After a test explosion on Monday (July 13), the Starship rocket booster SpaceX intends to deploy for a first voyage into space will “probably” return to its launch mount in Texas the following week, the company’s CEO, Elon Musk, told Reuters. Damage is minimal, but the rocket will be moved back to the high bay for checks before likely returning to the launch platform the following week, according to Musk in an email.
When the booster’s engine section caught fire on Monday, it sent a shockwave miles over the South Texas site. The booster is the towering first half of SpaceX’s next-generation Starship rocket system. Several times in the past, SpaceX has launched early versions of the top half of the Starship into space to a height of 9.66 kilometers.
However, the corporation has never successfully launched the fully stacked, 121.92-meter-tall rocket system into orbit, which is a far more difficult undertaking. The corporation had set a goal of completing the first orbital flight by the end of the summer in order to reach a crucial turning point in the construction of the rocket, but Monday’s explosion placed that plan into doubt.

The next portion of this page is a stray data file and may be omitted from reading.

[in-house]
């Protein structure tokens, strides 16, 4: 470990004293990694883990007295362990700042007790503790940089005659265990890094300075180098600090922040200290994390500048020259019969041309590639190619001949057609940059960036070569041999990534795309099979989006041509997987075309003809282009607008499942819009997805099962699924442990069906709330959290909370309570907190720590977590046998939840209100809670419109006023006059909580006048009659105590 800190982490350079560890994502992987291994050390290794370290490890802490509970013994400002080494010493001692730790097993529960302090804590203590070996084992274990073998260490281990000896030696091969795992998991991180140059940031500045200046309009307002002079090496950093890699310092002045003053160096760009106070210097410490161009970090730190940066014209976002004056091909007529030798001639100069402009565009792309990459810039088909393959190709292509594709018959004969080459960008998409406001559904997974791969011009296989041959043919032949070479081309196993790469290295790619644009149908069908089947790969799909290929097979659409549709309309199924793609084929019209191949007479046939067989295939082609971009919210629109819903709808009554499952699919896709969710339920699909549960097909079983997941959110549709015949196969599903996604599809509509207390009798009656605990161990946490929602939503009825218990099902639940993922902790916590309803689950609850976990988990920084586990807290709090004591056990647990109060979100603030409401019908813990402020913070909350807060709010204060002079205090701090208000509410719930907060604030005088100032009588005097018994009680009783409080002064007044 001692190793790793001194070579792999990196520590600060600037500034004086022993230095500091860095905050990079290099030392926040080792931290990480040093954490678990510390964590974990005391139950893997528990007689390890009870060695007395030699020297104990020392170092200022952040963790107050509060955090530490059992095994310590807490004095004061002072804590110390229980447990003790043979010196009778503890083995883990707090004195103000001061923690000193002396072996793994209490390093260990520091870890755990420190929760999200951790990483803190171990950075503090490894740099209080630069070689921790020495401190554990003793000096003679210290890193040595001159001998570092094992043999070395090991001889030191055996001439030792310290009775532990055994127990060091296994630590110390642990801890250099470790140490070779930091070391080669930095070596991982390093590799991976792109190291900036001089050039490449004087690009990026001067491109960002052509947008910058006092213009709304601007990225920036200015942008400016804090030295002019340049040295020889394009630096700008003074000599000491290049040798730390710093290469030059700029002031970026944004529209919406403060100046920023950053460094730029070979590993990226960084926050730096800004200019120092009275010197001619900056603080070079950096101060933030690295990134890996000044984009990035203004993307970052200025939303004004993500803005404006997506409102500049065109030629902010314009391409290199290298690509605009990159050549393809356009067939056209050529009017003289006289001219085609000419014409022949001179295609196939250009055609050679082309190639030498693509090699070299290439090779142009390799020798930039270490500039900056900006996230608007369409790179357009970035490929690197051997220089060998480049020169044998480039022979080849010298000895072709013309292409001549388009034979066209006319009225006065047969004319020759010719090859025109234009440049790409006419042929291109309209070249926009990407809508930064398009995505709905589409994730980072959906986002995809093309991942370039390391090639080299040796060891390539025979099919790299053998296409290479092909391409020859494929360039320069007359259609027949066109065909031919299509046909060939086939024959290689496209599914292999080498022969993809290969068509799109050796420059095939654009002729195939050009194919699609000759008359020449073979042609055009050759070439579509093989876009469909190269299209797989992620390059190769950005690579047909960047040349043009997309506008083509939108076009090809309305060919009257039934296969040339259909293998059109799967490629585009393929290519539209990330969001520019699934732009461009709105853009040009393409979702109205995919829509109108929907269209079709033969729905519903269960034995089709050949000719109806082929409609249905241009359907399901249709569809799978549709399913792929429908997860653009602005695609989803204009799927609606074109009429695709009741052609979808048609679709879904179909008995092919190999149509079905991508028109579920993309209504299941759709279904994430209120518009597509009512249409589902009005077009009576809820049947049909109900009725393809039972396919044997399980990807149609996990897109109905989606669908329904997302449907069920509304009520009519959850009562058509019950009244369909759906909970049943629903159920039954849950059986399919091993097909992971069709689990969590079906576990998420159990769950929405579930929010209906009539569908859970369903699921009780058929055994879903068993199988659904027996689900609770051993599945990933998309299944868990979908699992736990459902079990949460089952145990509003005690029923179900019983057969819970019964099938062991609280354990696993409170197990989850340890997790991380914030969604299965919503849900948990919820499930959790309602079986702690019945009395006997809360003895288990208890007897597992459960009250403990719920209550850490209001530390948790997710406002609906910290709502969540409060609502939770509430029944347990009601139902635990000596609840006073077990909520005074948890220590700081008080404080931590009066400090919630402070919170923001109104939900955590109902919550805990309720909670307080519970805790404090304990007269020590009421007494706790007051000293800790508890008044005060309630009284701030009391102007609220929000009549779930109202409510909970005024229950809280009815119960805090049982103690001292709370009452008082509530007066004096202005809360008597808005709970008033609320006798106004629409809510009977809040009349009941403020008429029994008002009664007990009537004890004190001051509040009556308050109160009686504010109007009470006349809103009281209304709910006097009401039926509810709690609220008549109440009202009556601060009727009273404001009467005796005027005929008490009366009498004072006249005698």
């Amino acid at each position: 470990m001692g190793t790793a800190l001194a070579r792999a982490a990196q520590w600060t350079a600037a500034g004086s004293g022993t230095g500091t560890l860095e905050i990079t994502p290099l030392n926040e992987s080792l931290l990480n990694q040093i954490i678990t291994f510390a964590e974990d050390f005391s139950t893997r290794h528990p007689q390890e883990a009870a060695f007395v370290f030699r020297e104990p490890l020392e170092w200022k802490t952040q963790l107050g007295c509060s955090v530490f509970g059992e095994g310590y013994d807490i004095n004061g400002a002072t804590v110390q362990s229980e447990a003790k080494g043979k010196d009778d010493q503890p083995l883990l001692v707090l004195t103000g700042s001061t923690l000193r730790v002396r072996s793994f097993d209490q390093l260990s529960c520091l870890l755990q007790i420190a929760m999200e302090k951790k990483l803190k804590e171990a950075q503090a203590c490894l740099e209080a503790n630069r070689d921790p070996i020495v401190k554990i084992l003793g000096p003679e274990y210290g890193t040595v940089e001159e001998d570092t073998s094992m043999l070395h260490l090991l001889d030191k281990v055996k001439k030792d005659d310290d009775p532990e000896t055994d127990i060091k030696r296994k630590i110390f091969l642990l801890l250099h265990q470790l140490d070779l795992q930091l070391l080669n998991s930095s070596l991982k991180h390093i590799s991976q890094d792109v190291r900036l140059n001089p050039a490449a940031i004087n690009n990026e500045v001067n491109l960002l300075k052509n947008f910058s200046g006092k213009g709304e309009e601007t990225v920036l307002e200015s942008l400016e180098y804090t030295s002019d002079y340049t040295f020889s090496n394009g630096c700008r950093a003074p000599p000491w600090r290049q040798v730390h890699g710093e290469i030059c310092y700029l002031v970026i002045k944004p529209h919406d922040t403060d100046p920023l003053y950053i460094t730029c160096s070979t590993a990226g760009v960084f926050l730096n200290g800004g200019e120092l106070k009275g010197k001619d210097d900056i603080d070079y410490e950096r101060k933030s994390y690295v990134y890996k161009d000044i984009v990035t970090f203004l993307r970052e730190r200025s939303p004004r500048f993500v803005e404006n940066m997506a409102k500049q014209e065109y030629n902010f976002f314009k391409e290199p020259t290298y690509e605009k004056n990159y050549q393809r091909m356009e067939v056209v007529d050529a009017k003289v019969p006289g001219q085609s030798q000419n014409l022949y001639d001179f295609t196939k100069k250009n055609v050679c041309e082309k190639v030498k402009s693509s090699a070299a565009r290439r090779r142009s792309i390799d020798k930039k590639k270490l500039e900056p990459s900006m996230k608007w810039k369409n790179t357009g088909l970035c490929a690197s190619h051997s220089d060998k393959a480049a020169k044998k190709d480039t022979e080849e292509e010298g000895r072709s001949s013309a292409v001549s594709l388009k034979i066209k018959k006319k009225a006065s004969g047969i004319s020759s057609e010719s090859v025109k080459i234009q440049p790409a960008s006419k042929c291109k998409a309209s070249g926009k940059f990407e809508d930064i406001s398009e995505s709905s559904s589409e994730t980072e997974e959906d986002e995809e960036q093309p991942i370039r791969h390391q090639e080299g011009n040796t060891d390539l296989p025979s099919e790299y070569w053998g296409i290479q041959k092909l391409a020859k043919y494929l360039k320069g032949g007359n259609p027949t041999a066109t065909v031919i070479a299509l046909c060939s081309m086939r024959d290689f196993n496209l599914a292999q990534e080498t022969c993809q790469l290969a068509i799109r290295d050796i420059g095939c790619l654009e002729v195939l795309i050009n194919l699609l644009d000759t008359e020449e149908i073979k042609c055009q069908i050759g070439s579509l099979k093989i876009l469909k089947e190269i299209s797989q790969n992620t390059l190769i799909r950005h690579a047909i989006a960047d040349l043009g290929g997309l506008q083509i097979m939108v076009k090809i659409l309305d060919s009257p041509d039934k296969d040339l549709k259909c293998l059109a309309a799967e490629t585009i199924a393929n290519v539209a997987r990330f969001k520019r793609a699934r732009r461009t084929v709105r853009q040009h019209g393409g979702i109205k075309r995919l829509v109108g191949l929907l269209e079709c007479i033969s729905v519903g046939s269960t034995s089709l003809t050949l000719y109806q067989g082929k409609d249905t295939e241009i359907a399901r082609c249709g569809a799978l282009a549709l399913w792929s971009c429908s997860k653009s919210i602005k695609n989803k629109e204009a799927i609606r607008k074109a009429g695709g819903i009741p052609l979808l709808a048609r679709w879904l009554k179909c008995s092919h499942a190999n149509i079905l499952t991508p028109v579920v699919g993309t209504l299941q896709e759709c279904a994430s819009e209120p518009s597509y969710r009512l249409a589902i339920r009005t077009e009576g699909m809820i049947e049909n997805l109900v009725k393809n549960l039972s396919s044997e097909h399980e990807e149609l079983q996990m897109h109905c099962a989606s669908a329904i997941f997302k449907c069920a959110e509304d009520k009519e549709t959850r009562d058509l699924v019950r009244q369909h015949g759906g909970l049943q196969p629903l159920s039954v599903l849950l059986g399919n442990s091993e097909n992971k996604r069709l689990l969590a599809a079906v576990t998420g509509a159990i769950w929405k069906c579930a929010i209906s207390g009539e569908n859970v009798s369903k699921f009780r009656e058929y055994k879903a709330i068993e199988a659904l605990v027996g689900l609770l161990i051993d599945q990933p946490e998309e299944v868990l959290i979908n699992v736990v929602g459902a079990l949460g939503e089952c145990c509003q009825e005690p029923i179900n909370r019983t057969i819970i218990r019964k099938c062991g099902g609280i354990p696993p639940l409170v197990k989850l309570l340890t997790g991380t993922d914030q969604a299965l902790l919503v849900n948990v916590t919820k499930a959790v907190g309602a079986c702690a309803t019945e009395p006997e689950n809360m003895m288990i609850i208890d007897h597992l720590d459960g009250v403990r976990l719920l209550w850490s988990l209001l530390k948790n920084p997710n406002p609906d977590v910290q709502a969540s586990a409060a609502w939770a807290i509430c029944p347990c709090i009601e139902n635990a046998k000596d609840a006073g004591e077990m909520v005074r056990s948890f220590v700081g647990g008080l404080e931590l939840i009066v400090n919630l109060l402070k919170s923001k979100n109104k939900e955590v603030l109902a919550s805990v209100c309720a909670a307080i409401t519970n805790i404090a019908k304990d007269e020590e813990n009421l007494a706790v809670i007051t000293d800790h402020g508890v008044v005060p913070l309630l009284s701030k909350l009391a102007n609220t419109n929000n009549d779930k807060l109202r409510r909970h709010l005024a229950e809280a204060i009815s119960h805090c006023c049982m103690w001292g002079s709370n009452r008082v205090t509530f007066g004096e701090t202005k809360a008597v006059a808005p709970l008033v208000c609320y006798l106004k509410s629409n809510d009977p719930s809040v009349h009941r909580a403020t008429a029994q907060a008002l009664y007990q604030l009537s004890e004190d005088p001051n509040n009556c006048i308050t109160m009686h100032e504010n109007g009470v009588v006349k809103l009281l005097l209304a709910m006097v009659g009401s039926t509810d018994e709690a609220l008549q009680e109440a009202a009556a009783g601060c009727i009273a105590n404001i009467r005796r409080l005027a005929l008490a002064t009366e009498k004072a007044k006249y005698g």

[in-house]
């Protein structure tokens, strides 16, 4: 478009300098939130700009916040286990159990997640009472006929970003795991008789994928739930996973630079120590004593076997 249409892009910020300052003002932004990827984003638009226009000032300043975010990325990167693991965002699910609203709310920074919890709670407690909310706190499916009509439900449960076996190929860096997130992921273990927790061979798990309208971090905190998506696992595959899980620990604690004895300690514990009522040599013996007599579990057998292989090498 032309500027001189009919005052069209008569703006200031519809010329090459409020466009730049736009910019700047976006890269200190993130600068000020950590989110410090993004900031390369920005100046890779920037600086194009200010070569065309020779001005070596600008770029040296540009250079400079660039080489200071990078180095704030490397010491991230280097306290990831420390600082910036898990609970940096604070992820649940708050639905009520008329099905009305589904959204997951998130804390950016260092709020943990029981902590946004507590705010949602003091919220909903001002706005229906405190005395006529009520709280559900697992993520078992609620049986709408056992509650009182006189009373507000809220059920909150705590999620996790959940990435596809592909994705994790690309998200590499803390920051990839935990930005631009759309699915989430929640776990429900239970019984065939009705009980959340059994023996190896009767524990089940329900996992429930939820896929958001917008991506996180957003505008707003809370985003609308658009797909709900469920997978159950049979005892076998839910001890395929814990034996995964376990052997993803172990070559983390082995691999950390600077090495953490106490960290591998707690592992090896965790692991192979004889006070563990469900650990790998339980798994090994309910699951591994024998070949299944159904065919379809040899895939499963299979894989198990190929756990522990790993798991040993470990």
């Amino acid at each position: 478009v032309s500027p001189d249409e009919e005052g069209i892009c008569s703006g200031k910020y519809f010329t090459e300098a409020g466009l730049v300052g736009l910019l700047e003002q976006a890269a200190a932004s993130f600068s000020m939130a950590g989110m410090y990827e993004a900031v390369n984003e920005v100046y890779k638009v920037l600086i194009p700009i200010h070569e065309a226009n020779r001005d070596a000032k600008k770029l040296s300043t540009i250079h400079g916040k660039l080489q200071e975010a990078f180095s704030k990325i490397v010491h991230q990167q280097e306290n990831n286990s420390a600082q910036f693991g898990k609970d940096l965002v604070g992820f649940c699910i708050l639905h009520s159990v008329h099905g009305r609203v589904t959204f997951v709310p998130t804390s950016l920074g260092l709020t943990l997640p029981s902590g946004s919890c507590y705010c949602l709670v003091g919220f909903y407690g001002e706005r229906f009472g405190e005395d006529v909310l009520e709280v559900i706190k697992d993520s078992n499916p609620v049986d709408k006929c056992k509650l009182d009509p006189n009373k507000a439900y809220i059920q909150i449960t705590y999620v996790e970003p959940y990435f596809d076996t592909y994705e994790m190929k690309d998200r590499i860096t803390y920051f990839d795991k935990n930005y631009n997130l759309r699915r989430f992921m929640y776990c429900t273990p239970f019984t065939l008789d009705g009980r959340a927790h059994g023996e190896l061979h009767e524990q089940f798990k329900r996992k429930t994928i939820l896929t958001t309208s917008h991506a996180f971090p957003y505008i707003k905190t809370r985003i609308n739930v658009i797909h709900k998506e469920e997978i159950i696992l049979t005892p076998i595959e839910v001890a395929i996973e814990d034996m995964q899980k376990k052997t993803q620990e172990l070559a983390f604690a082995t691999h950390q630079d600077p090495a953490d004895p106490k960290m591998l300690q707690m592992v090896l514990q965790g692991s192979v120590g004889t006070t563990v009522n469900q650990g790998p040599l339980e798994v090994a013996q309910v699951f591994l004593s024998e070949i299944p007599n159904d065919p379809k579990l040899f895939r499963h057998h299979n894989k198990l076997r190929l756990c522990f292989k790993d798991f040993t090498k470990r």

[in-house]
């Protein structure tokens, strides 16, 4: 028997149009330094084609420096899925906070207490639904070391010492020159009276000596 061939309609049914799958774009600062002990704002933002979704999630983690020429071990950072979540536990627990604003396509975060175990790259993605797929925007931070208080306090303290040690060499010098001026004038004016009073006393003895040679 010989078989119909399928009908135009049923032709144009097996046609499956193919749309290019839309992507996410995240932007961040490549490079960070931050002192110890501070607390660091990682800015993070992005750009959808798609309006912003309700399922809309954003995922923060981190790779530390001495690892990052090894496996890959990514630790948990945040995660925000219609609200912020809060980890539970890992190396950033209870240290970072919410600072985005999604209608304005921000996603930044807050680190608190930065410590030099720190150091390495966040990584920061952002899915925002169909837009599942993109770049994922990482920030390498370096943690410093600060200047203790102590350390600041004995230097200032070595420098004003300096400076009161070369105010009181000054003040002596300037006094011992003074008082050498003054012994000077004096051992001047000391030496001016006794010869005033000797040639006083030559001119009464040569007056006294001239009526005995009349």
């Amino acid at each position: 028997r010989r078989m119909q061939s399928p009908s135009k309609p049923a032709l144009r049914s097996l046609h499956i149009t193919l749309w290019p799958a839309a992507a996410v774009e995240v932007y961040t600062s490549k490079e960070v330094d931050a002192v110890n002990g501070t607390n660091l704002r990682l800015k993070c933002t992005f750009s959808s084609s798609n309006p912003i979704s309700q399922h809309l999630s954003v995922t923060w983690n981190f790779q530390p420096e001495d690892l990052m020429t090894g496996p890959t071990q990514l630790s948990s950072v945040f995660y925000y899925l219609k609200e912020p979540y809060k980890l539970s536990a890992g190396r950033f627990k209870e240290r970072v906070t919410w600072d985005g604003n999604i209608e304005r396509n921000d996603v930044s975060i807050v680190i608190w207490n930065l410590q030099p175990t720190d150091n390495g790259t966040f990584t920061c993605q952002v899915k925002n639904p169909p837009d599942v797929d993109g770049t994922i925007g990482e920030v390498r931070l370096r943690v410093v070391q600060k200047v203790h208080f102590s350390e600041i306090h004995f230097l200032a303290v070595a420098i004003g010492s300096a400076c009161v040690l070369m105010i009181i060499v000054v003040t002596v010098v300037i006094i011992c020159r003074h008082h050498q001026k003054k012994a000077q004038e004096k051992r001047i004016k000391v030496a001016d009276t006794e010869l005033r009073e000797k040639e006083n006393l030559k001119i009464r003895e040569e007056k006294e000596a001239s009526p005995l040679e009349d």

After the explosion, the Federal Aviation Administration, which is in charge of regulating launch and rocket re-entry safety, said it was in “close communication” with SpaceX but declined to begin a formal inquiry since the mishap did not take place during a scheduled launch campaign.
The rocket booster will be wheeled back to SpaceX’s hangar so that its 33 Raptors rocket engines can be examined in more detail, according to Musk, the company’s founder and chief engineer. According to Musk’s tweet from Wednesday, if testing goes well, the orbital Starship test might take place “as soon as next month.”
To transport people and goods to the moon and Mars, Musk’s starship is the focal point of his plan. Last year, NASA selected the rocket to launch the first team of humans to the moon’s surface since the US Apollo mission. Starship was created in SpaceX’s expansive Boca Chica, Texas, facilities, and the corporation intends to use its Cape Canaveral, Florida, launch facilities in the future to launch the rocket.